Latest figures suggest a sharp decline in the British Army recruits for ninth consecutive year

Latest figures released by the Ministry of Defence have underlined the declining number of size in Britain’s armed forces. According to reports, the number has fallen for the ninth consecutive year.

The figures elaborate a sharp drop in the recruits of fully-trained personnel in the Army, the Navy and the RAF, with an overwhelming fall in the number of Army recruits.

According to a statement by the Labour, the government was ‘running down’ the UK military and called it a ‘crisis’ in retention and recruitment. Based on the news from the Ministry of Defence, the armed forces have met all their operational requirements.

Reports allege, the Army had more than 7000 troops, a number which was still short of the government’s target of 82,000. Moreover, July recorded a number of 74,440 full-time and fully-trained troops, a figure which was less than last year’s 76,880. On the other hand, a lesser decline in number was observed in RAF and the Royal Navy, but the number still failed to meet the expected strength.

The RAF required a total of 31,840, the current number was however 29,930. A similar decline was observed in the Royal Navy and Royal Marines, the number dropped from the intended 30,600 to the current number of 29,090.

The Ministry of Defence alleged that it was working hard on improving the process of recruitment. The source also added that the number of applications for the Army was still high compared to the five years statistics.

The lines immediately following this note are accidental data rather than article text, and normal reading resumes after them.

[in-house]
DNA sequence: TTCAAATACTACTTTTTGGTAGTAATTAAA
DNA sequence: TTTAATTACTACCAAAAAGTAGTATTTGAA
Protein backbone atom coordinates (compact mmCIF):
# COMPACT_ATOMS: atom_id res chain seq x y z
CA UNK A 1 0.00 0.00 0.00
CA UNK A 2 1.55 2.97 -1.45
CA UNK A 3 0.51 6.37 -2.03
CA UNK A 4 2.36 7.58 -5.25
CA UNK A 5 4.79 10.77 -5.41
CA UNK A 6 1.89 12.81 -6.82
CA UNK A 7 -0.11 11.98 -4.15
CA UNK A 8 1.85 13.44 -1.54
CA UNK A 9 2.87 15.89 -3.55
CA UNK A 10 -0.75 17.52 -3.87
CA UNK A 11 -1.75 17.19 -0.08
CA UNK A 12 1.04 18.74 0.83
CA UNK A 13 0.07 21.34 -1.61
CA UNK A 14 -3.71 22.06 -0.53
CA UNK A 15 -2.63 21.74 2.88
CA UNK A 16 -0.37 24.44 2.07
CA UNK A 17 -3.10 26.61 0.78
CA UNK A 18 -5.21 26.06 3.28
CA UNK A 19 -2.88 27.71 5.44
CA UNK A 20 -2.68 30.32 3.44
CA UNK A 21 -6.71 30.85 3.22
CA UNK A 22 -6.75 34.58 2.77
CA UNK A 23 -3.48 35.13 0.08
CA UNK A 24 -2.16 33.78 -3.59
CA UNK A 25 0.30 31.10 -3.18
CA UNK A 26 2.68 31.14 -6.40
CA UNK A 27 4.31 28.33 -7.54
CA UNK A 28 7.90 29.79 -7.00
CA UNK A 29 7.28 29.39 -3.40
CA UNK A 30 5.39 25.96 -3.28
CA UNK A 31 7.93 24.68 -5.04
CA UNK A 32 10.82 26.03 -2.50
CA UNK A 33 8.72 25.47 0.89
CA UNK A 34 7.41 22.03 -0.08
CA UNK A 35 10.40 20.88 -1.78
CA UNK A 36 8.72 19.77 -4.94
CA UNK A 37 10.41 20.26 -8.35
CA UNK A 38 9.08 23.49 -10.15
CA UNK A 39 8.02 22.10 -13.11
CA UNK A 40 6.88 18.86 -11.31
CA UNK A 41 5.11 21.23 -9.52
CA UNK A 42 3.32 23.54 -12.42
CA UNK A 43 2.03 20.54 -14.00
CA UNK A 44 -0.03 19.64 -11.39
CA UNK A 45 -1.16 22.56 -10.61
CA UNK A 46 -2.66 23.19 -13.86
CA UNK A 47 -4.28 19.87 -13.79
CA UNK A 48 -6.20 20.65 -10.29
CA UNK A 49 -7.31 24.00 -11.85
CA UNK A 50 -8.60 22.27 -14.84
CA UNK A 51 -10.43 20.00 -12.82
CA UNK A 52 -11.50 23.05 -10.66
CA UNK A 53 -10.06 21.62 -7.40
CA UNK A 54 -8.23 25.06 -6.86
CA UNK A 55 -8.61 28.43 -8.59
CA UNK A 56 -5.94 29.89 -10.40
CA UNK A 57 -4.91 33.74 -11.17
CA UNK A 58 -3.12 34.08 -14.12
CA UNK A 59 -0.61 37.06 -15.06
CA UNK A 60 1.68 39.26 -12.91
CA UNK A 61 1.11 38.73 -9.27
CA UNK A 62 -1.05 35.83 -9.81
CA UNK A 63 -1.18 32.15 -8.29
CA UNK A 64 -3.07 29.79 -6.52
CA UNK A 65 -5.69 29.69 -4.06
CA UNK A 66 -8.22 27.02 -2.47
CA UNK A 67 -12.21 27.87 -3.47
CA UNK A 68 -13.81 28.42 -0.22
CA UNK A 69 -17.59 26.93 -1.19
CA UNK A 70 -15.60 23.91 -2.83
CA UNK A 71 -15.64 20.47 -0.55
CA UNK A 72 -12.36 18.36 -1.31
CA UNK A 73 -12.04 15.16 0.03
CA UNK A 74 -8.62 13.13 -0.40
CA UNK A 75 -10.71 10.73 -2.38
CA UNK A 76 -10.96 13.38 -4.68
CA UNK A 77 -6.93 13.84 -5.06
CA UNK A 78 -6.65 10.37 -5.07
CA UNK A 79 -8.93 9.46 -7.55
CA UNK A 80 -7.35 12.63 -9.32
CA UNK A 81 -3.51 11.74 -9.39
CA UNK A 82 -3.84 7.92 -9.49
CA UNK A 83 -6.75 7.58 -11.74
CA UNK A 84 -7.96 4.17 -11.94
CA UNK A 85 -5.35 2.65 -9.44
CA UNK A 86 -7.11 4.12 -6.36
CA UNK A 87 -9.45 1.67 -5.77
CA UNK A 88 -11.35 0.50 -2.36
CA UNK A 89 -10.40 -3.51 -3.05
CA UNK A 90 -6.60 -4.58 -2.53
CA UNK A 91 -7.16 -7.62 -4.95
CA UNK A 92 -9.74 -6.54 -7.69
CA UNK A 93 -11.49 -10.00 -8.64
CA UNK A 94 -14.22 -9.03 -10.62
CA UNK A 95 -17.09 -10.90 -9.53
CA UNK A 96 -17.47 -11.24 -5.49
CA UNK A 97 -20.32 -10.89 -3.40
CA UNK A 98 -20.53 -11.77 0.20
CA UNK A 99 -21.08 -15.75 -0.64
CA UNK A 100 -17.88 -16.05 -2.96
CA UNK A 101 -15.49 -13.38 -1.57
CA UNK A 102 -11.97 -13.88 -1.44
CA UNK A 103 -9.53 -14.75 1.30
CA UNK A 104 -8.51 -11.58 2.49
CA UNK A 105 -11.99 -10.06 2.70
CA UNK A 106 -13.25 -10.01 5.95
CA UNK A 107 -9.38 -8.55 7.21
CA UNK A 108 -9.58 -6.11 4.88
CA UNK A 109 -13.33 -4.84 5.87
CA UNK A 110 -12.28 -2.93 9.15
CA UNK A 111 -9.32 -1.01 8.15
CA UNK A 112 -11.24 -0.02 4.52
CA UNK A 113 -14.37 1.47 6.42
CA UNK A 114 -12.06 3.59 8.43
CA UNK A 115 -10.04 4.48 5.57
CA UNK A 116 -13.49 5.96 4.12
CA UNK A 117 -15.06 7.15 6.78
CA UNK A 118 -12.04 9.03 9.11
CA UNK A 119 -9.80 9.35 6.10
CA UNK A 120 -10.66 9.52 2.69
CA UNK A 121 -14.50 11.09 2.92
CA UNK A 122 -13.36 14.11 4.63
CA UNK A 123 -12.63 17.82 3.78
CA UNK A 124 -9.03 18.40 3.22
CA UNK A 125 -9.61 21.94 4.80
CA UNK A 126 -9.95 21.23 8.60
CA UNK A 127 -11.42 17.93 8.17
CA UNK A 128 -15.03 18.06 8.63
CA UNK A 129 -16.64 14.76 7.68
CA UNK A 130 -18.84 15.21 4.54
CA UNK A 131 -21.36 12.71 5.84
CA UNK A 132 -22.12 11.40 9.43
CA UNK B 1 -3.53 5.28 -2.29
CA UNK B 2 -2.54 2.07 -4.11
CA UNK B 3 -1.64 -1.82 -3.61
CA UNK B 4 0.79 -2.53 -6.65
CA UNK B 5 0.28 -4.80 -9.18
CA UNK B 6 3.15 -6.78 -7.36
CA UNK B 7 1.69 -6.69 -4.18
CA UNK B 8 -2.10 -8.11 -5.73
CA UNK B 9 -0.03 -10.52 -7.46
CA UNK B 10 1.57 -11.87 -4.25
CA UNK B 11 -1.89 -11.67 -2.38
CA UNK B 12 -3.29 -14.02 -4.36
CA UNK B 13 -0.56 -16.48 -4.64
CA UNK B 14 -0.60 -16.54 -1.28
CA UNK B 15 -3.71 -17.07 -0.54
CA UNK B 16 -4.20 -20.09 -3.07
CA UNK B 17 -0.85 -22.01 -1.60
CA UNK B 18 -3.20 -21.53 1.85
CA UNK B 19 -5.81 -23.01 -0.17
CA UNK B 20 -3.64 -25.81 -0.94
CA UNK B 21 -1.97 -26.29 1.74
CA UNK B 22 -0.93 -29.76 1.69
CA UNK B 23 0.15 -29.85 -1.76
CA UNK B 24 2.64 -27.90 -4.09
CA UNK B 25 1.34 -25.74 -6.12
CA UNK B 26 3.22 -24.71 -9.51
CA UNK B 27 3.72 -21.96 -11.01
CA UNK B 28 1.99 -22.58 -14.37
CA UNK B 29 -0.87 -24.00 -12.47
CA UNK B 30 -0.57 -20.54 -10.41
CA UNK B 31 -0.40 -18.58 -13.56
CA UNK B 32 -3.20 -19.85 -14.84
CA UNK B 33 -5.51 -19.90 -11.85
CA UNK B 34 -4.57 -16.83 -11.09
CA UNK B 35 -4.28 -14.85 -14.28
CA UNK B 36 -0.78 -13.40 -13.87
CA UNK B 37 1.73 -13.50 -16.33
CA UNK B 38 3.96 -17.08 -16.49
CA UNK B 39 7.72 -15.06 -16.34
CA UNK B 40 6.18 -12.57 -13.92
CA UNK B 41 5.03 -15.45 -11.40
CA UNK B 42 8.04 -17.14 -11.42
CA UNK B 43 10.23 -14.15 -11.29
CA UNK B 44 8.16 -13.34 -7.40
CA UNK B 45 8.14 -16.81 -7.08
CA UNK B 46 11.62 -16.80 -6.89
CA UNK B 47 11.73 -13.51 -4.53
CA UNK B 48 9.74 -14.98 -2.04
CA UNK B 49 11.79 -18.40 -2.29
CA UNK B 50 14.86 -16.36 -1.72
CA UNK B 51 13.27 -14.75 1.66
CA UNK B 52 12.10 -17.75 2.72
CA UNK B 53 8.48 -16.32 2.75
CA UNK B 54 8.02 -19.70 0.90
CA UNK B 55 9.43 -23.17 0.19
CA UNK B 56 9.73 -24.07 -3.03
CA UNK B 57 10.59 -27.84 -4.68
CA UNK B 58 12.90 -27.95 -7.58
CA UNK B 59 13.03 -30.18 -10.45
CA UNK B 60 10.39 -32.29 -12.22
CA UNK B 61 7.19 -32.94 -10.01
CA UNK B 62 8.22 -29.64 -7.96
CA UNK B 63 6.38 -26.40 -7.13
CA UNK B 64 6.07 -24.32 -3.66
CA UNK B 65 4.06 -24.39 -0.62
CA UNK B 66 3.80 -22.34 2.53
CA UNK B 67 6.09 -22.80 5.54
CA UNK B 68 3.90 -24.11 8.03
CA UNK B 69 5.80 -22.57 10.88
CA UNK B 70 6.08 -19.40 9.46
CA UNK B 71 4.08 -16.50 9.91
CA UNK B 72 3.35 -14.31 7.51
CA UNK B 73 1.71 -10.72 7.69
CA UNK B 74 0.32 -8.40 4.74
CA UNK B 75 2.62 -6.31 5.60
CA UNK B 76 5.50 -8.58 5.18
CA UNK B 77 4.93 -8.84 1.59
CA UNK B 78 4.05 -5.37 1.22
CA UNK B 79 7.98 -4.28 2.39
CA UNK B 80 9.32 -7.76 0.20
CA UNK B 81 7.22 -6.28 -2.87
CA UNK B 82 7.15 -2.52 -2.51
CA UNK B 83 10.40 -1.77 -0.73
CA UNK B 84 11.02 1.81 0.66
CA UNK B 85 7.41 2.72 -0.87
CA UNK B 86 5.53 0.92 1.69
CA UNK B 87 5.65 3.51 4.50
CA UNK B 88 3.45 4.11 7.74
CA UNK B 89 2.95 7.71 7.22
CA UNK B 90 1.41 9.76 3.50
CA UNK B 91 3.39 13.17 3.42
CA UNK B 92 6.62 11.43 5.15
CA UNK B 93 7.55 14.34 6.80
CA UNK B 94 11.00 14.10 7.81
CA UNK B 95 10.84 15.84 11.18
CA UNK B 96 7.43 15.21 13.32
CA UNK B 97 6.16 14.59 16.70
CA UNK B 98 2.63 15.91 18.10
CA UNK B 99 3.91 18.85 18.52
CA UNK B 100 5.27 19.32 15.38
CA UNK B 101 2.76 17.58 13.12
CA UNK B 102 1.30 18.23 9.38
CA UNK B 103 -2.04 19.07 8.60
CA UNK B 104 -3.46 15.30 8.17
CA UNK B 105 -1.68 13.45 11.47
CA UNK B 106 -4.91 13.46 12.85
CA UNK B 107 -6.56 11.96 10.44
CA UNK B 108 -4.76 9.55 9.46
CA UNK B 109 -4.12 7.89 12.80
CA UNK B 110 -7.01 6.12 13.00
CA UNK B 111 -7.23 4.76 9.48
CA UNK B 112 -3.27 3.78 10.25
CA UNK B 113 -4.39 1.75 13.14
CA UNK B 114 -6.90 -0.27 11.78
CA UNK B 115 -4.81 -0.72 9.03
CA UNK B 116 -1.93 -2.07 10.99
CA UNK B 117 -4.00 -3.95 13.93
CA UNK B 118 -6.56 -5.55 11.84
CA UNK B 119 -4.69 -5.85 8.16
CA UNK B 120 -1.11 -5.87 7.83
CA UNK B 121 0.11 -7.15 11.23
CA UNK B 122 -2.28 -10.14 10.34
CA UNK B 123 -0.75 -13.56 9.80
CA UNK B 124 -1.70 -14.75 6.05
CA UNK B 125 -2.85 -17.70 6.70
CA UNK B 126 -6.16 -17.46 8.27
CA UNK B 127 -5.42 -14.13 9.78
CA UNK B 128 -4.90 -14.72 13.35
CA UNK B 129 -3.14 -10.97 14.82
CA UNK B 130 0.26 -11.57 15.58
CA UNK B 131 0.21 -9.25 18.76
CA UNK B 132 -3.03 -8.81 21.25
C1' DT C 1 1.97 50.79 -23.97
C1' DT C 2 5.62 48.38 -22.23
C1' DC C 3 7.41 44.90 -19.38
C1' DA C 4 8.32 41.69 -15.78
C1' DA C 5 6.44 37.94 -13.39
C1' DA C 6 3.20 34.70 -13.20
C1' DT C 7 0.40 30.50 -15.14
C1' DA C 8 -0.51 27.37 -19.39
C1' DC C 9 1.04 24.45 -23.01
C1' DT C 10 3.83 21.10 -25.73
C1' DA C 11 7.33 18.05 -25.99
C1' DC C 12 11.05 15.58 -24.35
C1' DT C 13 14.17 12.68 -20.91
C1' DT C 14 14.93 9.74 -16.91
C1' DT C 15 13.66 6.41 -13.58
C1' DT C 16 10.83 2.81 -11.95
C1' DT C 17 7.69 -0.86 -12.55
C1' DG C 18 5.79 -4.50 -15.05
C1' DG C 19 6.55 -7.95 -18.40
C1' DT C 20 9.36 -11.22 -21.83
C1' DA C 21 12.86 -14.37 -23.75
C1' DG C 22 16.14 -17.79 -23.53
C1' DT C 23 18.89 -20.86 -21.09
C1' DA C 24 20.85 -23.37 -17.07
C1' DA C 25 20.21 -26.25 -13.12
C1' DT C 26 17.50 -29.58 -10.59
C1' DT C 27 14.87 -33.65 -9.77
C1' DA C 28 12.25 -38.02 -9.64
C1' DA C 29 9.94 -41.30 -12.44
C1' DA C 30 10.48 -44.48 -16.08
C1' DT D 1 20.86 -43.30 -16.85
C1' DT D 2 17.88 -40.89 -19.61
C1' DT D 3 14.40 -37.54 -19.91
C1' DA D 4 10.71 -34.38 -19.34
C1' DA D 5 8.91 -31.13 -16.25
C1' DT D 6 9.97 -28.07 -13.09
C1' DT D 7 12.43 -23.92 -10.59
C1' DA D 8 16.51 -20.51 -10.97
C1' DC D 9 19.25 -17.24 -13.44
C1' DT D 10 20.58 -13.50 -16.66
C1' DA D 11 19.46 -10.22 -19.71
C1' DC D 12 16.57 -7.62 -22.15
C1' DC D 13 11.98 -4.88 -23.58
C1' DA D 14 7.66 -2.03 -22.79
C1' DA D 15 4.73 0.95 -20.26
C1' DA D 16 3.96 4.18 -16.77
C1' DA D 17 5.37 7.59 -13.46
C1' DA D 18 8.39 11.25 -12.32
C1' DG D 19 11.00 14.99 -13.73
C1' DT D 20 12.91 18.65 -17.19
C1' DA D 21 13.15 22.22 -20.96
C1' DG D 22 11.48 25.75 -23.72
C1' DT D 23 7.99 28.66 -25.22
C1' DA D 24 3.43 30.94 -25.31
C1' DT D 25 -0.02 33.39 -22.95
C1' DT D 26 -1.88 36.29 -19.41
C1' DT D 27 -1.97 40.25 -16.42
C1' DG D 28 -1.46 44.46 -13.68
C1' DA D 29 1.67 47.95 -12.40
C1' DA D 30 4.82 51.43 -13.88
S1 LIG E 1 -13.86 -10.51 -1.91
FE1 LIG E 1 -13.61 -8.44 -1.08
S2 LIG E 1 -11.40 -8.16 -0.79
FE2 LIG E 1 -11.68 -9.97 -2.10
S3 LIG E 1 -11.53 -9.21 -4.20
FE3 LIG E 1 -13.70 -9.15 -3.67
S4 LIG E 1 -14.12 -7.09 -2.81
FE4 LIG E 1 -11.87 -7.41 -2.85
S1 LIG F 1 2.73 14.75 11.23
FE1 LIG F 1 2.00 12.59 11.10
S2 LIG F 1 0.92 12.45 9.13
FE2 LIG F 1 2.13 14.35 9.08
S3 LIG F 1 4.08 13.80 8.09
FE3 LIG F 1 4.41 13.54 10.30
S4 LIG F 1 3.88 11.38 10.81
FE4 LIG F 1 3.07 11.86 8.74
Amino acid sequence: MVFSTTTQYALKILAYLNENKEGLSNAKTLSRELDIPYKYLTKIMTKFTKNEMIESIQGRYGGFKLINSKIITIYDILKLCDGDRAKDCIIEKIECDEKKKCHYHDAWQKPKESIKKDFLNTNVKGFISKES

The latest number of recruits showed that 13,520 joined the army in the past 12 months, which is an increase of 1,593 than the previous year. The news however also indicated that 14,880 people had left, a number higher than 14,860 in 2018.

A statement reported by Shadow defence secretary Nia Griffith commented that the government was recruiting numbers ‘well below their own targets’, a number that has been declining ‘year after year’.

“Ministers are either in complete denial about this crisis in recruitment and retention, or they are actively in favour of cutting the armed forces to these historically low levels,” she added.

The announcement also shed light on MPs concern of use of private firm capita in the recruitment and wider efforts to maintain personnel. Reports suggest, the Capita was awarded £495m contract for Army recruitment in 2012, however the body failed to recruit below the intended target every year.